Nursing is a rewarding, but demanding position. Add onto the already extreme pressures that can come with the job with additional stressors, like the nursing shortage or the pandemic, and it’s only normal that we’re seeing higher levels of burnout than before. Feeling burnt out is terrible for you and your patients, but you don’t need to continue with a business-as-usual attitude. Wherever you go, know that your career is in demand and valuable. It doesn’t matter if you continue to work in healthcare, or if you move into a new avenue that lets you take your experience in a new direction. Whatever you do, you’re making a difference.
Taking some time to find the right way to redirect your career isn’t just good for you, it’s great for your patients and society. Even if you transition into a role that’s outside of healthcare, your work will still be important. You can work as a nurse educator, in policy, in research, or even privately. If you continue to use your skillset, even in a roundabout way, you’re still leaving the world a better place.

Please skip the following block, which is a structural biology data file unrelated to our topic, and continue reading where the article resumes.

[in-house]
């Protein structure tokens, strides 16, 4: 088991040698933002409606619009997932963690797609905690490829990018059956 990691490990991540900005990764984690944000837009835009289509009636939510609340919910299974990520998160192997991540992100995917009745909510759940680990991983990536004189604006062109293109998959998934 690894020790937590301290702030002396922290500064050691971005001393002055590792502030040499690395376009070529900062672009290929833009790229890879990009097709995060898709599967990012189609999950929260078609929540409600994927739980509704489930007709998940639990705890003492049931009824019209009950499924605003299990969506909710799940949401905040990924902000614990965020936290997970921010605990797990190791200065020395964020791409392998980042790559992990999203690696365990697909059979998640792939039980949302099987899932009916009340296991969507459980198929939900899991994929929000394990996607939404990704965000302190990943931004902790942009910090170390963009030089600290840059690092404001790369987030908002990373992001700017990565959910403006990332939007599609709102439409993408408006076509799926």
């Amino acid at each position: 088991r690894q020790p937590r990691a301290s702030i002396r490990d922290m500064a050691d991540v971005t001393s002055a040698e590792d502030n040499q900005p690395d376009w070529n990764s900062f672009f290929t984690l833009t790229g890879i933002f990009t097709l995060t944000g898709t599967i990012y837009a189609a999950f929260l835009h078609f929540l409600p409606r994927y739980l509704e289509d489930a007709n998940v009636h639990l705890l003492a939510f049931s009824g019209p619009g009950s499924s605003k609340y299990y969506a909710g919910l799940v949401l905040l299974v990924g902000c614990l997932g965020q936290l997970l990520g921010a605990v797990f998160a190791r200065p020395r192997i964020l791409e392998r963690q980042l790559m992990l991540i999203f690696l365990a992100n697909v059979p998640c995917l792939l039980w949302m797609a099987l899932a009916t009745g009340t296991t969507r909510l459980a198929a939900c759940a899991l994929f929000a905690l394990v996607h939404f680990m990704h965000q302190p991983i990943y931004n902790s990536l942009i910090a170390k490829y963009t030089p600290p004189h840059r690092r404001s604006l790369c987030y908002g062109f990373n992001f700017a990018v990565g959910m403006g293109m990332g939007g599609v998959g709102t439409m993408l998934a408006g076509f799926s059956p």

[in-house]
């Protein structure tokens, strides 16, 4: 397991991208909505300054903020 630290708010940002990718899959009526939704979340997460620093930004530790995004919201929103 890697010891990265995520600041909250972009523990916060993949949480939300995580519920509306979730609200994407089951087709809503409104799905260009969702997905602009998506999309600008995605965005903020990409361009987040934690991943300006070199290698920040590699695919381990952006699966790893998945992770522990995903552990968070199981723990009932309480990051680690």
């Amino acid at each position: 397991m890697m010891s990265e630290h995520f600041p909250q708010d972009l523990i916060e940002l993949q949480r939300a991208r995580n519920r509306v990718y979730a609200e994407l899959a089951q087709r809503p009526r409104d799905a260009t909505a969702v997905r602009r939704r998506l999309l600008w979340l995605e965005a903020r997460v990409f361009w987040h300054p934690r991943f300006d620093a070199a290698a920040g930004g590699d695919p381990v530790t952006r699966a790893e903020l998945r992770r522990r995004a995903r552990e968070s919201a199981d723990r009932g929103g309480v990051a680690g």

That’s why it’s important to take a step back when you start to feel burned out. Understand the why, and what you can do to remove yourself from that situation, so that you can recommit to your career as a nurse.
Signs of Burnout to Watch Out For
Burnout won’t always look like a complete breakdown. Hitting the point is obvious, and it can be very hard to recover from. That’s why it’s far better to recognize the signs early on and take proactive steps to reduce your stress or remove yourself from your stressor entirely.
· Chronic Stress
One of the most common signs of burnout is chronic stress. If you feel stressed and like you’re running on adrenaline fumes the entirety of your shift, you’re putting yourself on the fast track to breaking down or developing an anxiety disorder. It’s natural to feel moments of stress during any job, particularly in a high-demand role like nursing, but if you can’t escape it, then it’s time to make some big changes.
If you start to feel like you just don’t care, then this is a very dangerous sign of burnout. Not caring is when mistakes get made, and when you work as a nurse, your patients are put at risk. Apathy can mean pushing the limits of insubordination, not being thorough in your work, and so on. If you’re feeling apathetic, it’s time to either move forward or onward.